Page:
1. Eastern Uplands (EU)
1.3.1 Low relief landscapes at low elevation (Cann River south, Silvan, Templestowe)
1.3.2 Enclosed landscapes of low relief (Murmungee, Omeo, Dargo, Buldah)
1.3.3 Terraces, fans and floodplains (Kiewa Valley, Wonnangatta Valley)
1.3.4 Karst with depressions (Buchan)
|These landscapes have similar landforms to those of Tier 1.4.6, but are bordered by higher and steeper landscapes. Where they are formed by differential erosion of bodies of weatherable igneous rocks, the bedrock that was in contact with the intruded igneous mass has been altered (metamorphosed), and because it is less readily weathered and eroded it typically remains as a steep ridge surrounding the lowered landscape. The Murmungee and Dargo landscapes are of this type. Where faulting has created the enclosed condition, the main difference between the two landscapes is mainly due to differences in elevation. Both faulting and differential erosion have influenced the development of the Omeo landscape, - placed in Tier 1.2.2 because of its higher elevation. |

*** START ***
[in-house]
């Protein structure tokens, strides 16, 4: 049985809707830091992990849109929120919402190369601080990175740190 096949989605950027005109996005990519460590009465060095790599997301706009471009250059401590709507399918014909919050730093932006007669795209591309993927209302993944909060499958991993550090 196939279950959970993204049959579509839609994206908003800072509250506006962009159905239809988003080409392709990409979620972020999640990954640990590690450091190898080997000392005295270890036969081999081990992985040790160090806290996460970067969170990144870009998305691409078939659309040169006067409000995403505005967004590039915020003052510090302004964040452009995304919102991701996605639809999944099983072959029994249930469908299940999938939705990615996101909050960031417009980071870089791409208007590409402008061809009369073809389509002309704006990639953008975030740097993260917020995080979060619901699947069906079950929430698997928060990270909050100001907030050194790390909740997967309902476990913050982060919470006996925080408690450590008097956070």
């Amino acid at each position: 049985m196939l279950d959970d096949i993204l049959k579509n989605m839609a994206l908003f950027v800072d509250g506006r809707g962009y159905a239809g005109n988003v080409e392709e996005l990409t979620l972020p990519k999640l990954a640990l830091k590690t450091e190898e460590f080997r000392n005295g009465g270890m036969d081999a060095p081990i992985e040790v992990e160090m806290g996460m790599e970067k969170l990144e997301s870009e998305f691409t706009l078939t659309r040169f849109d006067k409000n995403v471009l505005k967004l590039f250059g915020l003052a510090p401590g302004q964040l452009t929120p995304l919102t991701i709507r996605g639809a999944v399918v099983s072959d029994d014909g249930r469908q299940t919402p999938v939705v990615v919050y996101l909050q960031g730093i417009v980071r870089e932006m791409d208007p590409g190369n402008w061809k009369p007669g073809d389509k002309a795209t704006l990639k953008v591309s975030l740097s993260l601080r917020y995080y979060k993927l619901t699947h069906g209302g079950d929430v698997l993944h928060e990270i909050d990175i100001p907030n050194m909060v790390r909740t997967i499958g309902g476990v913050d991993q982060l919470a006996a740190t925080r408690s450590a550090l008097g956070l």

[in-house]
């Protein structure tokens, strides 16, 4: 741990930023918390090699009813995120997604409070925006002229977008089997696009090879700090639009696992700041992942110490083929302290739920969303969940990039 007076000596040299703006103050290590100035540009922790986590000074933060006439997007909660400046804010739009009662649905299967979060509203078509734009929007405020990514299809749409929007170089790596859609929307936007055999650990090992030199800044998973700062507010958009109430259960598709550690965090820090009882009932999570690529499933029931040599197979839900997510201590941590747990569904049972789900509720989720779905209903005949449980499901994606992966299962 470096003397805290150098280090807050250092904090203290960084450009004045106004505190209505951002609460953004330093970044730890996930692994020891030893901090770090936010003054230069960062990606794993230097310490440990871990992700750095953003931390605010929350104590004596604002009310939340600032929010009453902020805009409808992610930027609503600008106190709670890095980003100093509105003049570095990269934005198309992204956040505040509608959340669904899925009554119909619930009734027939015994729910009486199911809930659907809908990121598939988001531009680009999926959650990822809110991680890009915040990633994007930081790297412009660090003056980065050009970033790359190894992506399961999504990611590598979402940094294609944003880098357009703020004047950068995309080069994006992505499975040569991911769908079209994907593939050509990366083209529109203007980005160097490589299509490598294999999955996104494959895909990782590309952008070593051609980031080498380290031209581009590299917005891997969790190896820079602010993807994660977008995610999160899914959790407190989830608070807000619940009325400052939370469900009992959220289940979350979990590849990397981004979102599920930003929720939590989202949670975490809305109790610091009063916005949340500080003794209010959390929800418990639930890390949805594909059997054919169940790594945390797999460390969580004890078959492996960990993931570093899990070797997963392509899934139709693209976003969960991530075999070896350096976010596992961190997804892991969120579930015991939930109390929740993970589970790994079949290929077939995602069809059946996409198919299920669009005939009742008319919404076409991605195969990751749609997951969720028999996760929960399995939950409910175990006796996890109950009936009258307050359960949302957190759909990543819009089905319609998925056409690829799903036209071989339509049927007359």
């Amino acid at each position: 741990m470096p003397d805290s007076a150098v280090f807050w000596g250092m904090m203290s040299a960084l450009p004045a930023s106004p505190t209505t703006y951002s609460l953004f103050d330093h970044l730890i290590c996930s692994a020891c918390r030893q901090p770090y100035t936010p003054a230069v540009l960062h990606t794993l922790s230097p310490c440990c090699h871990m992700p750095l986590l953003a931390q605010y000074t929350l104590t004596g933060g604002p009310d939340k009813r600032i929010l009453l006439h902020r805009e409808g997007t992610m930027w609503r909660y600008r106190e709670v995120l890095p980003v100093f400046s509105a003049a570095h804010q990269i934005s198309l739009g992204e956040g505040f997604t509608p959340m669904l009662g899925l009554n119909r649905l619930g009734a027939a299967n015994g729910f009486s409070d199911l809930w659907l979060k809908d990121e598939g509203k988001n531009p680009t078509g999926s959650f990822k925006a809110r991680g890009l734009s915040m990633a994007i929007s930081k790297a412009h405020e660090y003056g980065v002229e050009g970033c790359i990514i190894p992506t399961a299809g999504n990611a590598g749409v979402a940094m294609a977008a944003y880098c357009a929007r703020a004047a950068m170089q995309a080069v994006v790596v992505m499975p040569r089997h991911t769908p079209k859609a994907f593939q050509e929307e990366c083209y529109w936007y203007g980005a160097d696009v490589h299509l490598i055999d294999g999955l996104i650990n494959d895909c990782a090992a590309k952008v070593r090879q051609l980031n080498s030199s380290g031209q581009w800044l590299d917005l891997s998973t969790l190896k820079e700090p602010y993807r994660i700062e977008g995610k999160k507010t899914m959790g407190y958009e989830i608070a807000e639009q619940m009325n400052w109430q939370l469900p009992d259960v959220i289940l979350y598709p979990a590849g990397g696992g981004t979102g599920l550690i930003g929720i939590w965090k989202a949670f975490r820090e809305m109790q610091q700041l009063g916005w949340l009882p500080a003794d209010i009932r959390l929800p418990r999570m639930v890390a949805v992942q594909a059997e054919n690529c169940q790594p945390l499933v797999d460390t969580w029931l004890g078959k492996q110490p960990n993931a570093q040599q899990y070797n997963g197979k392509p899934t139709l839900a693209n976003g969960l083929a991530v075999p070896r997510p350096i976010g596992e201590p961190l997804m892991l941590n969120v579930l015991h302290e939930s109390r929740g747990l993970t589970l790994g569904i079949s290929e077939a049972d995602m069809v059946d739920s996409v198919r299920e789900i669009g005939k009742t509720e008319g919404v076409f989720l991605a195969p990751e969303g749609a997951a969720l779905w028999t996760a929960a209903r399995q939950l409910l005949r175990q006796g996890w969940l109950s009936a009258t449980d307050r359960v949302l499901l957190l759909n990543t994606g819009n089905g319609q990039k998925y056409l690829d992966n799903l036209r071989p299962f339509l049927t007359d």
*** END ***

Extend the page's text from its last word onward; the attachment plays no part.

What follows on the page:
The native vegetation has been cleared from most of these landscapes. Originally it would have consisted of woodland to low open forest. Where general elevations are up to about 500m the vegetation includes red stringybark, candlebark gum, red box, broad-leaf peppermint and long-leaf box, but where elevations are higher, as at Omeo, candlebark gum and snow gum are the more common species.
The soils on the steeper enclosing slopes are mainly shallow, poorly structured gradational or uniform texture soils (kandosols), or even the less developed stony soils with little pedogenic development (tenosols and rudosols) on steep and exposed slopes. On the low hills, kandosols are common and red and brown texture contrast soils (kurosols) may occur on older, less-steep surfaces.